Tuesday 27 April 2010

Achtung Commando!!!

Editor Chick Checkley was, like many of the staff at the Dundee based firm of D.C. Thomson,  wedded to the company and the affairs of D.C. Thomson. It's myriad young people's publications had occupied most of his adult life, barring a wartime posting to Canada with the R.A.F. where he contracted emphysema and was invalided out. Sadly he never fully recovered from the illness and eventually succumbed to it's ravages at the relatively early age of 63.

But, the illness notwithstanding his zest for life remained undimmed, a passionate golfer who had six holes in one to his credit at Carnousti golf course, he was always brimming with ideas and his last great idea for Thomson's would outlast the rival publications which had spawned it.

When Checkley first considered the idea of Thomson's producing a 64 page digest sized war comic, their number one rival Amalgamated Press, now Fleetway had been producing War Picture Library and Air Ace Picture Library for the previous couple of years and their comics dominated the market for 8 year old boys and upwards who wanted a one hit story rather than a weekly serialisation.

The comics had proven so successful that Fleetway were on the cusp of launching yet another title (Battle Picture Library) and there were already a whole slew of second and even third banana imitators. There was most immediately Micron's Combat Picture Library, with it's distinctive red bar extending down the left hand side of each cover, the covers themselves always hinting at more than the comic would ultimately deliver, not to mention the truly horrible Pearson's Libraries, whose covers sported a distinctive checkerboard strip across the top, thereby distracting your gaze from the mediocrity of the paintings that adorned them, the contents being so terrible that even the pedestrianism of Micron's artists shone like beacons of inspiration in comparison.

The idea that Checkley was formulating was Commando, a title that is still with us to this day albeit in a much less lurid incarnation. What Checkley did was rather than following the trend of imitating Fleetway's product, he actually reworked the formulae and in doing so created a classic comic.

We'll pick up this story again tomorrow, focusing a little more on the extraordinary story behind the artists who helped flesh out Checkley's vision but here in the interim are the first ten covers by the legendary Ken Barr, who like Denis McLoughlin had been well and truly seduced by U.S. pulp and comic art.

Also check out the excellent Commando website.

All images © DC Thomson 2010


  1. The first thing I noticed on seeing today's blog was that your title was taken from one of the few British journals devoted to comics history that was as well-produced and informative as the best that are produced on the continent. However you could have knocked me down with a feather when I reached for my Spring/Summer 1999 copy of 'Achtung! Commando' no.1 only to discover that it had been edited, printed and published by a certain Peter Richardson!!!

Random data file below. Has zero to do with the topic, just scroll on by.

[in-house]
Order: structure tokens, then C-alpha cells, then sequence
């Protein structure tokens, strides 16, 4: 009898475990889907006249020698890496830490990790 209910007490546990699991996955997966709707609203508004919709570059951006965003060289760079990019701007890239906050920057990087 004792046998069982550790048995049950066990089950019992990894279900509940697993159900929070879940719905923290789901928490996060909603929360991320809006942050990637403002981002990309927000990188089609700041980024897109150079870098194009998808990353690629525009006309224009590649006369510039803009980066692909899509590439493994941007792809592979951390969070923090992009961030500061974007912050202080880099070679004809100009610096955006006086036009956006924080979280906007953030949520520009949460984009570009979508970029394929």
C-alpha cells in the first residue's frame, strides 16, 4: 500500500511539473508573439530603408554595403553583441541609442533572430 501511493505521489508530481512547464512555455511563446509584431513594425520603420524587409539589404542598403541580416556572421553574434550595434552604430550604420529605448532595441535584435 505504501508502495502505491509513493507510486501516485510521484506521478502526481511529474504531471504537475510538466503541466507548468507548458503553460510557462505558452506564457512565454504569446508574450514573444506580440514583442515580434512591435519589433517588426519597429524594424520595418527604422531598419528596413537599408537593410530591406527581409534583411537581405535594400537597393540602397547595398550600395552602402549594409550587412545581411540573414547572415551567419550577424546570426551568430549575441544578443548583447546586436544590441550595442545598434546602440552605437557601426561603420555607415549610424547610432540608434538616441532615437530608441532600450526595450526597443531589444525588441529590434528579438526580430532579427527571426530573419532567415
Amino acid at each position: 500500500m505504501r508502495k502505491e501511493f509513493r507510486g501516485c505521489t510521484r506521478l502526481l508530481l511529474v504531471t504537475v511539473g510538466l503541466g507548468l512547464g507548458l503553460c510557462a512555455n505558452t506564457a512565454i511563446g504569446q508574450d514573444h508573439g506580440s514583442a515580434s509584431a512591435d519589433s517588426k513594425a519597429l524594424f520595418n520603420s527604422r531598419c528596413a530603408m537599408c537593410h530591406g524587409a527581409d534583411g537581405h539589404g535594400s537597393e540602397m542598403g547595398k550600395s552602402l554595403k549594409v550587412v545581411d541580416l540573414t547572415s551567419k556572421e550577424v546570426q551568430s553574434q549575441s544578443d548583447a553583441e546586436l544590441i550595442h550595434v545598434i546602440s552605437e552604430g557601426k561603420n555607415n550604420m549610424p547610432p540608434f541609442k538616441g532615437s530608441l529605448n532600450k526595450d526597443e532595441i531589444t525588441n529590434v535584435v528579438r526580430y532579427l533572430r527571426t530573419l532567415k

I must admit that I was more of a fan of the Fleetway titles like Air Ace during the 1960s - mainly because other DC Thomson boys' comics such as Victor had rather put me off with their steady diet of sports and war (at school I was decidedly more 'Arty' than 'Hearty'!).

    As a result a great many of Commando's unique attractions passed me by the first time round, and my ignorance was compounded by the publishers insistence on strict anonymity when it came to writers and artists. It's only now, as a result of the painstaking cultural archeology practiced by pioneers such as yourself and David Roach (not to mention a more enlightened regime in Dundee) that I'm beginning to appreciate just how many very talented people worked for the series over the years.

    (...Oh dear! - and I swore I was going to limit my responses here for a while! :-( Can't you do a blog about something in which I have no interest at all Peter? How about a Warren story drawn by Tony Williamsune for a change???)

  2. I'm not sure, Phil. The modern "style" seen in most top-selling US comic books is so relentlessly corporate and samey that I'd view even a Tony Williamsune strip with considerable nostalgia :-)

  3. Yes Dave, I've now got this insatiable desire to locate a Tony Williamsune strip.

    Actually I did chance upon a really beautiful Jeff Jones strip from Witzend - "Alien".

    Any takers???

    (while I'm trying to locate that Tony Williamsune epic).

  4. Hmmm, come to think of it Dave those weird sixties superhero versions of Frankenstein, Dracula and Werewolf that Williamsune/Tallarico and Bill Fracchio drew for Dell really *do* have an awful fascination...! :-)

    In the meantime I'll happily accept anything by Jones as a substitute - as long as it's Jeff and not Tom! ;-)

  5. A Jeff Jones strip from Witzend!?! Peter, do you really have to ask?

  6. It'll be up soon - it's a real gem!

  7. Are their still copies of Achtung Commando the ultimate guide to commando comics. If so where can I buy copies 3 and 4. Will there be further copies?